These quotes from seven successful CEOs demonstrate the daily rituals that have contributed to their success:

1. Promote what you love.

“It’s so much better to promote what you love than to bash what you hate.” – Jessica Alba, CEO of The Honest Company

2. Develop a feedback loop.

“I think it’s very important to have a feedback loop, where you’re constantly thinking about what you’ve done and how you could be doing it better. I think that’s the single best piece of advice: constantly think about how you could be doing things better and questioning yourself.” – Elon Musk, CEO of TESLA Motors

3. Create things that are better, not just “different.”

“Our task today is to find singular ways to create the new things that will make the future not just different, but better—to go from 0 to 1. The essential first step is to think for yourself. Only by seeing our world anew, as fresh and strange as it was to the ancients who saw it first, can we both re-create it and preserve it for the future.” – Peter Thiel, CEO of Palantir and best-selling author of Zero To One.

4. Meditate.

“Meditate. Breathe consciously. Listen. Pay attention. Treasure every moment. Make the connection.” – Oprah Winfrey, CEO of OWN Network

5. Read every day.

“Read 500 pages every day. That’s how knowledge works. It builds up like compound interest.”-Warren Buffet, CEO of investment firm Berkshire-Hathaway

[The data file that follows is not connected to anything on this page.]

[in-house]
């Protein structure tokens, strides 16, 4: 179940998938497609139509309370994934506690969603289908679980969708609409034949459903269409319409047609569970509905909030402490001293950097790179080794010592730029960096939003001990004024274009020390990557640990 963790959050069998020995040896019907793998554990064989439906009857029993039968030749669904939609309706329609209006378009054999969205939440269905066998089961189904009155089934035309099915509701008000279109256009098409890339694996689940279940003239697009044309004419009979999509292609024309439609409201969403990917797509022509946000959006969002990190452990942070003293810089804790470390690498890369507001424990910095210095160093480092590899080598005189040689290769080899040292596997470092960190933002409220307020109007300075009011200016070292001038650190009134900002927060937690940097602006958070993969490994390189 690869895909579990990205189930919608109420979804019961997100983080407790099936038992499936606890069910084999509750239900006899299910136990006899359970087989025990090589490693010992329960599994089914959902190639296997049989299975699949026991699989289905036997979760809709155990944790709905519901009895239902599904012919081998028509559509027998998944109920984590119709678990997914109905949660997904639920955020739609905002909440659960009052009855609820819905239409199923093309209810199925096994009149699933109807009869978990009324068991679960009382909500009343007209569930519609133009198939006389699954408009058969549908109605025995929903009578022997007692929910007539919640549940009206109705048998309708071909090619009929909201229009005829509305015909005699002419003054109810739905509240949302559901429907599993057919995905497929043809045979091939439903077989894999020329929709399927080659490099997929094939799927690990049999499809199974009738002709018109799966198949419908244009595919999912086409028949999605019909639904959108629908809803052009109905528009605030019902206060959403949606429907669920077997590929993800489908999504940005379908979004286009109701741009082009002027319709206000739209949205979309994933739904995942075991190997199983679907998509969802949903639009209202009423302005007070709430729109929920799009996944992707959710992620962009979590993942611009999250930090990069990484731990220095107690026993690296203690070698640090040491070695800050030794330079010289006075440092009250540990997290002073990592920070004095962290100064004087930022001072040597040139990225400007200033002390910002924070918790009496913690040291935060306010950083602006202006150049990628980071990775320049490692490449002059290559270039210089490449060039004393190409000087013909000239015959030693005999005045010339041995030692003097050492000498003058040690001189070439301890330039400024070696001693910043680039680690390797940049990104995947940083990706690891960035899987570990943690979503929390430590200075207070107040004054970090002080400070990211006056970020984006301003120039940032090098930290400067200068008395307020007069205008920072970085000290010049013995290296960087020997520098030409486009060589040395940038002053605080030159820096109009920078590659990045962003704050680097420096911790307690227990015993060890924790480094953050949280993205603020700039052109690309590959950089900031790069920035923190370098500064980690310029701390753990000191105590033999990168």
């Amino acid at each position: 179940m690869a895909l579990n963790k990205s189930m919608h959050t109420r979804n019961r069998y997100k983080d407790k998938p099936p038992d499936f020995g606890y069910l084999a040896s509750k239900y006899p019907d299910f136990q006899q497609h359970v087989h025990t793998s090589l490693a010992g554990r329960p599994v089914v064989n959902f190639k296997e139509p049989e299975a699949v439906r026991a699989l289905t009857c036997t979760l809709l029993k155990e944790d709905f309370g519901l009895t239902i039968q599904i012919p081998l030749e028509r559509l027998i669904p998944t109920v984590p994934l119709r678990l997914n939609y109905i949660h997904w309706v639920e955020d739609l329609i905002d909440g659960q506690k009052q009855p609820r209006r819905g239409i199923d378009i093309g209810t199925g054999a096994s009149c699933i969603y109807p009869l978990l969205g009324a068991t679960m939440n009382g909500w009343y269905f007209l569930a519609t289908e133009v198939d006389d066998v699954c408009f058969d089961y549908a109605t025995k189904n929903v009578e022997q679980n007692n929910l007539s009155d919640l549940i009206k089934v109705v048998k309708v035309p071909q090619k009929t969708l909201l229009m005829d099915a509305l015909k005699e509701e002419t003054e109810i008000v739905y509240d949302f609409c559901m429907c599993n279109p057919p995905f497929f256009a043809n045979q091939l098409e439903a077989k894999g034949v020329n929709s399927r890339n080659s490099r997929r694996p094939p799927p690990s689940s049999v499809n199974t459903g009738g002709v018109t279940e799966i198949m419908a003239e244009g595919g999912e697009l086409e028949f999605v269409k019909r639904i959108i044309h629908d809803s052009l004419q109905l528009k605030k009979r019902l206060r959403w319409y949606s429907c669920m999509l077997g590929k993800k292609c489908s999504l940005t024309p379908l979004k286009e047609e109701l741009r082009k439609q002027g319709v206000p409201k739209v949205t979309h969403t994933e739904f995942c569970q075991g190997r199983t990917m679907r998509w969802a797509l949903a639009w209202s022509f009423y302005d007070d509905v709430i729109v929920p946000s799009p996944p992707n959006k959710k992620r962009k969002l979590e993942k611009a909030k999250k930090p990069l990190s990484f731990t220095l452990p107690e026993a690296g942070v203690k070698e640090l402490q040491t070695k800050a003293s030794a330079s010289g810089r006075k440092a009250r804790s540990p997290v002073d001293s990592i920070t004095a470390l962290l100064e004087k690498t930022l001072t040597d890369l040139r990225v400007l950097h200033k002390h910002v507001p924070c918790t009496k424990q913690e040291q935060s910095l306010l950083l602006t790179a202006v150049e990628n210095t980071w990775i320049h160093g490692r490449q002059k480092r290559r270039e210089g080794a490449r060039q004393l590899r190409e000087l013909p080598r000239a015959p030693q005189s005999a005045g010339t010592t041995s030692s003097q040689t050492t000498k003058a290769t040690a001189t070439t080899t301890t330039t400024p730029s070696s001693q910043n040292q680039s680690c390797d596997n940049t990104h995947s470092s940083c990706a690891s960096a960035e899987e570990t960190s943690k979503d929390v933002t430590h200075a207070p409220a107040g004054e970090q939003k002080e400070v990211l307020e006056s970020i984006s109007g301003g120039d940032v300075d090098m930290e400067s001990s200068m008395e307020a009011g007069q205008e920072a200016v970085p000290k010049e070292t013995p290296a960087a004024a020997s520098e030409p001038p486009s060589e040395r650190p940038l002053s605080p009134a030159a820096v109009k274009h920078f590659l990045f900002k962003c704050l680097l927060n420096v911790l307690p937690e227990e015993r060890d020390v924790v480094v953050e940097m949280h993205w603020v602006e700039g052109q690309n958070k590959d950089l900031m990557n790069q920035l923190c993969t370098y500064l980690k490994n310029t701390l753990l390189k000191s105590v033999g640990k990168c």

6. Block time for email.

“Set aside a 20- to 30-minute chunk of time two or three times a day for email. Do not check continually through the day.” – Doug Camplejohn, CEO of predictive lead marketing company FlipTop.

7. Make your customers happy.

“We see our customers as invited guests to a party, and we are the hosts. It’s our job every day to make every important aspect of the customer experience a little bit better.” – Jeff Bezos, CEO of Amazon.com

Develop the right rituals. Become a successful CEO.

If the majority of these daily habits are new to you, avoid making the crucial mistake of adopting all of these habits at once. Research on habit-formation indicates that lasting habits are formed one at a time.

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For example, let’s say you’re excited about developing the following daily habits:

  • daily reading,
  • daily meditation, and
  • updating your to-do list every night

Let’s say that daily reading is the one that excites you the most out of the three habits noted above. It would be wise of you to begin by choosing and scheduling time to read every day, and then sticking to that time until it becomes a habit. Once it feels effortless and automatic, you’ll know that you’ve turned it into a daily habit. Now you’re ready to install the next habit… and the next… Until before you know it, you’ll start looking in the mirror and seeing the reflection of a successful CEO.

Featured photo credit: Amy Hirschi via unsplash.com